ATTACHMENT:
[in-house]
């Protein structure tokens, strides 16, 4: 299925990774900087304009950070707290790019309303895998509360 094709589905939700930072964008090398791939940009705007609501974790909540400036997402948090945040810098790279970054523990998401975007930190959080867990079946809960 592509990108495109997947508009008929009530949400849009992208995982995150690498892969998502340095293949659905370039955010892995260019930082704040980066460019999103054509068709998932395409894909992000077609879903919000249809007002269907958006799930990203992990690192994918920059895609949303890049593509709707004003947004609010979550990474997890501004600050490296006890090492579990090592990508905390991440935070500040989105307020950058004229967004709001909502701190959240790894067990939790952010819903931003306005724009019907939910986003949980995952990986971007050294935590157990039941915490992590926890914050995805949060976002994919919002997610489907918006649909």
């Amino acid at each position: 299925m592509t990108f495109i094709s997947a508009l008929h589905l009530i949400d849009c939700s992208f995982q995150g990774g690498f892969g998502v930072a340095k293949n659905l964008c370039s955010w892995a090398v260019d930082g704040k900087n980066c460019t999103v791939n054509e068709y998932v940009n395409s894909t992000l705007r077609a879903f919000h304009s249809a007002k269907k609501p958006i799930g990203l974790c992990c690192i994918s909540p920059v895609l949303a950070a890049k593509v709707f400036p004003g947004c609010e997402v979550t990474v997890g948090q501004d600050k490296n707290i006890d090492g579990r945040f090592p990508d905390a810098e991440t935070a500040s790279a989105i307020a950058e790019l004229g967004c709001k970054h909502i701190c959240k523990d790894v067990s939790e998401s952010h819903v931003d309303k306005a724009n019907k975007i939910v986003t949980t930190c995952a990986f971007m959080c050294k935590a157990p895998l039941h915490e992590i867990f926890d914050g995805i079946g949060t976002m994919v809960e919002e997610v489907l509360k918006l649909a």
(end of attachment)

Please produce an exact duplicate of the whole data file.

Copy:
[in-house]
């Protein structure tokens, strides 16, 4: 299925990774900087304009950070707290790019309303895998509360 094709589905939700930072964008090398791939940009705007609501974790909540400036997402948090945040810098790279970054523990998401975007930190959080867990079946809960 592509990108495109997947508009008929009530949400849009992208995982995150690498892969998502340095293949659905370039955010892995260019930082704040980066460019999103054509068709998932395409894909992000077609879903919000249809007002269907958006799930990203992990690192994918920059895609949303890049593509709707004003947004609010979550990474997890501004600050490296006890090492579990090592990508905390991440935070500040989105307020950058004229967004709001909502701190959240790894067990939790952010819903931003306005724009019907939910986003949980995952990986971007050294935590157990039941915490992590926890914050995805949060976002994919919002997610489907918006649909």
């Amino acid at each position: 299925m592509t990108f495109i094709s997947a508009l008929h589905l009530i949400d849009c939700s992208f995982q995150g990774g690498f892969g998502v930072a340095k293949n659905l964008c370039s955010w892995a090398v260019d930082g704040k900087n980066c460019t999103v791939n054509e068709y998932v940009n395409s894909t992000l705007r077609a879903f919000h304009s249809a007002k269907k609501p958006i799930g990203l974790c992990c690192i994918s909540p920059v895609l949303a950070a890049k593509v709707f400036p004003g947004c609010e997402v979550t990474v997890g948090q501004d600050k490296n707290i006890d090492g579990r945040f090592p990508d905390a810098e991440t935070a500040s790279a989105i307020a950058e790019l004229g967004c709001k970054h909502i701190c959240k523990d790894v067990s939790e998401s952010h819903v931003d309303k306005a724009n019907k975007i939910v986003t949980t930190c995952a990986f971007m959080c050294k935590a157990p895998l039941h915490e992590i867990f926890d914050g995805i079946g949060t976002m994919v809960e919002e997610v489907l509360k918006l649909a």